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Logistic bottlenecks affecting GDP By 2%: Assocham


The Associated chamber of Commerce & Industry of India (Assocham) has suggested introduction of an unified body to develop India’s Logistic Master Plan and integrated road-map for implementation with a view to avoid multiplicity of agencies, both at the Centre and States level, in exercising their powers to regulate the industry – according to a statement released by the chamber. In a note submitted to the government, the chamber has stated that currently the Ports, Shipping and Maritime Logistics (PSML) are highly fragmented and affecting the growth to the extent of 2% of the GDP on account of logistics and transportation bottlenecks.
Stressing the need for economic, speedy safe and seamless flow of goods, the chamber President, Dr. Swati Piramal said, "Logistics cost in India is over 13% of its GDP making India uncompetitive at the international markets due to under-developed trade and poor logistics of the country."
The chamber stated that about 90% of export-import cargo of the country, including that of its strategic cargoes is carried by foreign flag vessels. This puts the country in a precarious situation as bulk of our essential supplies like oil is carried on foreign flag vessels. This is a vulnerable position as there exists scope for leaving India’s strategic supplies at the risk of an abrupt stoppage in case of any eventuality.
Containerization of cargo requires efficient dry ports and multimodal transport for higher level of service at reduced costs. In India, at present, the prevalence of complicated, lengthy and cumbersome customs procedures are resulting in higher transaction costs. Additionally, practices like detention of goods trains at terminals due to various reasons such as rake formation, availability of locomotives, crew availability and train examination has been detrimental to foreign trade in India. The country is required to focus on this issue.
It has been observed that a variety of industries ranging from warehousing to power plants, steel mills, ship yards, chemical are being developed in the port back areas. Therefore, land acquisition and development of the available land have become most critical components of development of ports and shipping.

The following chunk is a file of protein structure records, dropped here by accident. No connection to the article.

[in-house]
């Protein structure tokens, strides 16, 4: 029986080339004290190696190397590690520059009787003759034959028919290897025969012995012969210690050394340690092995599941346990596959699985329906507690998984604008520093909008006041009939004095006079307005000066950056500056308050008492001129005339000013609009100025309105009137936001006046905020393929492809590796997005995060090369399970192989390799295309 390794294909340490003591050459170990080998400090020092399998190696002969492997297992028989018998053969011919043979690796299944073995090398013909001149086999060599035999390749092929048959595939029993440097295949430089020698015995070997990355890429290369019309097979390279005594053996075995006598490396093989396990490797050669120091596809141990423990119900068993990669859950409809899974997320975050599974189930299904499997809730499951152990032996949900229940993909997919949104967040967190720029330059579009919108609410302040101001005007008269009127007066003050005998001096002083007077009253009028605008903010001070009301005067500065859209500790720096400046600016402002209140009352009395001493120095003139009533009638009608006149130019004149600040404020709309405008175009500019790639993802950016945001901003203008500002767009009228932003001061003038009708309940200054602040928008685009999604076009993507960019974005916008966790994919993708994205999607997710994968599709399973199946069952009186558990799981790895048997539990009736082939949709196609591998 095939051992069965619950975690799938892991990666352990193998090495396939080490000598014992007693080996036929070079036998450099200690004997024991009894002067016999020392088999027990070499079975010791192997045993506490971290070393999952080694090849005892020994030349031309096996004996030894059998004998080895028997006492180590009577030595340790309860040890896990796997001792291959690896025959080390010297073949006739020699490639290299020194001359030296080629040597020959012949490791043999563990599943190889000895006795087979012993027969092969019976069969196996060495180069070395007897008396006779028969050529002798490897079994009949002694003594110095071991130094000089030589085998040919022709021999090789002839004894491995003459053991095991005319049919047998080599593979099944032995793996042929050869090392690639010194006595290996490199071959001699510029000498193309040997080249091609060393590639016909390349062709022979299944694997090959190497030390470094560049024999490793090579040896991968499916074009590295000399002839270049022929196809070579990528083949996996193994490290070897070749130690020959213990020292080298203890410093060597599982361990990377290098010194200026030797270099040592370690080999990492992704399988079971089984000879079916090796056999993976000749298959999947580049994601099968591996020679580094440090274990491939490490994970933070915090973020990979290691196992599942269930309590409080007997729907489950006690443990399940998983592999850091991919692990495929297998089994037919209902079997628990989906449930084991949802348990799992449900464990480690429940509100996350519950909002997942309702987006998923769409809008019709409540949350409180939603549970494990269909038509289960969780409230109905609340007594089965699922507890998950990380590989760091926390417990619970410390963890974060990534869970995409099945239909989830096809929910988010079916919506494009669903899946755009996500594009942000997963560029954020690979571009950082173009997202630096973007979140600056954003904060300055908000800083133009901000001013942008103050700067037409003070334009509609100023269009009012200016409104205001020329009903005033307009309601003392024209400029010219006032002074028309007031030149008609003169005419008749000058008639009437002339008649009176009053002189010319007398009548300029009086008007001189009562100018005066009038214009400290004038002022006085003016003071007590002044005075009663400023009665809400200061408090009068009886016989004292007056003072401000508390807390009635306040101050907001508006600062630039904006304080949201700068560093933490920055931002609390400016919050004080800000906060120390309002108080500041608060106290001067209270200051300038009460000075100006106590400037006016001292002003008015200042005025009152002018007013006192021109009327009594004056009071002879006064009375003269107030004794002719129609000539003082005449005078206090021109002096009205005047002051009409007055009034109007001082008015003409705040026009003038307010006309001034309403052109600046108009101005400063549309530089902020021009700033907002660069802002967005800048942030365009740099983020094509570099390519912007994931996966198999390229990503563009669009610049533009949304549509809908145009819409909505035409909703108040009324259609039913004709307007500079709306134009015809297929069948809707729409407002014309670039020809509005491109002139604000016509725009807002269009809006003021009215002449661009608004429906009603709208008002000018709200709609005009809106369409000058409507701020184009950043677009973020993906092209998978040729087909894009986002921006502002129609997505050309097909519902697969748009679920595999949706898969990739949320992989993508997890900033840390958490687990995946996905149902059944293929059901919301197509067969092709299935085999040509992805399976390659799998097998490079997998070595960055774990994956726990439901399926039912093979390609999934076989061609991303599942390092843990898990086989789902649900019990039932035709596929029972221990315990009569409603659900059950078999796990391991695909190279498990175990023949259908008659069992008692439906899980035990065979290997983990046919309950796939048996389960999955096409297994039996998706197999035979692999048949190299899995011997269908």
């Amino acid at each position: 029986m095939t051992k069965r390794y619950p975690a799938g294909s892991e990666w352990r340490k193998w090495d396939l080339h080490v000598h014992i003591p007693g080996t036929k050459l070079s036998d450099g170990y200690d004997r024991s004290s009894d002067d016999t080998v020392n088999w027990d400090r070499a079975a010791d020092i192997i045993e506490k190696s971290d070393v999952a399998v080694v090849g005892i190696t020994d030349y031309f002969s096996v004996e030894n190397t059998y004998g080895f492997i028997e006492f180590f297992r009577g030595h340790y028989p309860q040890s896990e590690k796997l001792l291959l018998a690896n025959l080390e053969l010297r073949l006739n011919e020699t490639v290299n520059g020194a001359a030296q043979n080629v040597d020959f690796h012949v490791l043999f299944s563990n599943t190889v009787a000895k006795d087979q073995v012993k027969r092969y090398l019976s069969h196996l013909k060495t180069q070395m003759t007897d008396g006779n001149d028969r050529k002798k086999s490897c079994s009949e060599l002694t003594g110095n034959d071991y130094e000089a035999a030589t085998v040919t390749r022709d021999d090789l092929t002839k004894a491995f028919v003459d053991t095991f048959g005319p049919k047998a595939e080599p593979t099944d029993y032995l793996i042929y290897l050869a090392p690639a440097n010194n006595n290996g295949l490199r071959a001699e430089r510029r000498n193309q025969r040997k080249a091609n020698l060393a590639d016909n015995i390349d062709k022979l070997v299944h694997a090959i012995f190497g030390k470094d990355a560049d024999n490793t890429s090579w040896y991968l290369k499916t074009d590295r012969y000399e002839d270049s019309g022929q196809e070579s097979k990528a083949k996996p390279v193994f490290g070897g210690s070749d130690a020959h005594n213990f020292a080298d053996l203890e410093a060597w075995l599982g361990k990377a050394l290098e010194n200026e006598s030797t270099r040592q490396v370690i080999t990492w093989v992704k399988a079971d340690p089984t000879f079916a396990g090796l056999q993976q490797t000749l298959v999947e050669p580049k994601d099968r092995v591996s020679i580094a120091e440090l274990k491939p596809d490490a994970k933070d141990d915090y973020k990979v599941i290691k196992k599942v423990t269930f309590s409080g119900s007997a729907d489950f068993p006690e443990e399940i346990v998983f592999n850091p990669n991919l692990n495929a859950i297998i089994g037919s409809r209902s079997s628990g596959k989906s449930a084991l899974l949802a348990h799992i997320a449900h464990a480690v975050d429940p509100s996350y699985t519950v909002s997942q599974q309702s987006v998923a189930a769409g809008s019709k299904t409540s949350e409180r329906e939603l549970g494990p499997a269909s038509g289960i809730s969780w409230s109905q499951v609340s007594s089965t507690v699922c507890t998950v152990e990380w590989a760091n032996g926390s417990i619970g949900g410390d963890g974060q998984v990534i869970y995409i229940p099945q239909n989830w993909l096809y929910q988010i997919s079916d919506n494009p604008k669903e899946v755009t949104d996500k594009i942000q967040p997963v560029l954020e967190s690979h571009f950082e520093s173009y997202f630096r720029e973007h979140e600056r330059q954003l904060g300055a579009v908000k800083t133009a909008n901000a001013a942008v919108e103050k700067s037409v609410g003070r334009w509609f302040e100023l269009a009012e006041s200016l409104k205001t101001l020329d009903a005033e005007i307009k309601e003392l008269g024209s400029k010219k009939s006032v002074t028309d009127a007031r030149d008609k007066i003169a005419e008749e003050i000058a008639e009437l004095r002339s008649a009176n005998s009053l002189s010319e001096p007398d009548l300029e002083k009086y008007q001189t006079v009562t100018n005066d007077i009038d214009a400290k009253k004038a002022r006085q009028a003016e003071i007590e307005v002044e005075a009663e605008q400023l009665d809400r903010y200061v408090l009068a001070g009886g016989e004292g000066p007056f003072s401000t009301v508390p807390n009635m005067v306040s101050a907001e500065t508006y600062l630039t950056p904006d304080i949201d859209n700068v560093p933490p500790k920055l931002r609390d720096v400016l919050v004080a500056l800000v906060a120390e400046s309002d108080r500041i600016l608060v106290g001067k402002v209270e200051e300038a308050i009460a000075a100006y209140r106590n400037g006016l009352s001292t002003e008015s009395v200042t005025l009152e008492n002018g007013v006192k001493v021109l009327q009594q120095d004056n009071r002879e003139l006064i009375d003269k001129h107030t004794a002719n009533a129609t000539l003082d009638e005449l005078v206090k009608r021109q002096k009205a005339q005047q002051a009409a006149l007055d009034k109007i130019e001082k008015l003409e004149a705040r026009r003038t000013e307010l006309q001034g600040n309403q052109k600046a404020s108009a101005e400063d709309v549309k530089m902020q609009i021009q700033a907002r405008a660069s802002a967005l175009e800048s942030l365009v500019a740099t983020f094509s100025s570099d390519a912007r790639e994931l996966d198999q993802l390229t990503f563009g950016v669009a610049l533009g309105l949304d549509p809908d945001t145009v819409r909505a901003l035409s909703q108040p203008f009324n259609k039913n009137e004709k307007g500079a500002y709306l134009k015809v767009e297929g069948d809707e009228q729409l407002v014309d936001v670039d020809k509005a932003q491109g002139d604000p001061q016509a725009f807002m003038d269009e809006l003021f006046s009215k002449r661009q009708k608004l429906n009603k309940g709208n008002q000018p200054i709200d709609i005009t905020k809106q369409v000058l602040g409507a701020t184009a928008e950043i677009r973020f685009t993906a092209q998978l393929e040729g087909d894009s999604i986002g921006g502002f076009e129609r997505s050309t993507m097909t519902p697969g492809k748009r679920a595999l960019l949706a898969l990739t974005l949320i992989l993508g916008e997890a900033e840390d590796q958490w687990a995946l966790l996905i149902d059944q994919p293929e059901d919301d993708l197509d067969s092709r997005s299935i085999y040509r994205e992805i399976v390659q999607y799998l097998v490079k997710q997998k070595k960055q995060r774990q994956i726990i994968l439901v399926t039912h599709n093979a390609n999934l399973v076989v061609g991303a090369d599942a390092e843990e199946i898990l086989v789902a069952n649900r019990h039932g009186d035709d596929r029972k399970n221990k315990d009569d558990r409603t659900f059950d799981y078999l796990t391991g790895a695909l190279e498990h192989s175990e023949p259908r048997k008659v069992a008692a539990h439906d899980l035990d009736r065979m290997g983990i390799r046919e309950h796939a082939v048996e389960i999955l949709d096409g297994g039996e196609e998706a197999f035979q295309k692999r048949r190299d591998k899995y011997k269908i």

Referring the issue of distinction between major and non-major ports, the chamber note says “while the ports designated as the major ports come under the purview of Tariff Authority for Major Ports (TAMP), non major ports are not covered by TAMP. In view of the increased integration of constituents of PSML, a comprehensive policy needs to be formulated. Major policies drafted for the development of the sector are not only partial in coverage but also have got inconsistent objectives.
Globally there has been a growing trend in the port sector towards separation of port authority from port operator. This aspect need to be considered for meeting the demands of shipping and international trade. Port authority is increasingly getting focused on policy and regulatory role while a range of private port operators and port service providers are taking over a range of port related services. In contrast to the major ports, management of many of the minor ports like the ones developed on the Gujarat coast in India has taken care of this issue.
Assocham has further advocated addressing the host of taxes impending the growth of the industry. It says the number of services covered by service tax has gone up from 76 to 107, taking the effective service tax rate for the shipping business from 8 to 12.36%. The shipping companies have to pay service tax at the rate of 12.36% on various services rendered to them such as cargo handling, clearing and forwarding, general insurance, clearing and forwarding agent service, port services, repair and maintenance, steamer agents, storage and warehousing, survey, manpower recruitment and professional services.

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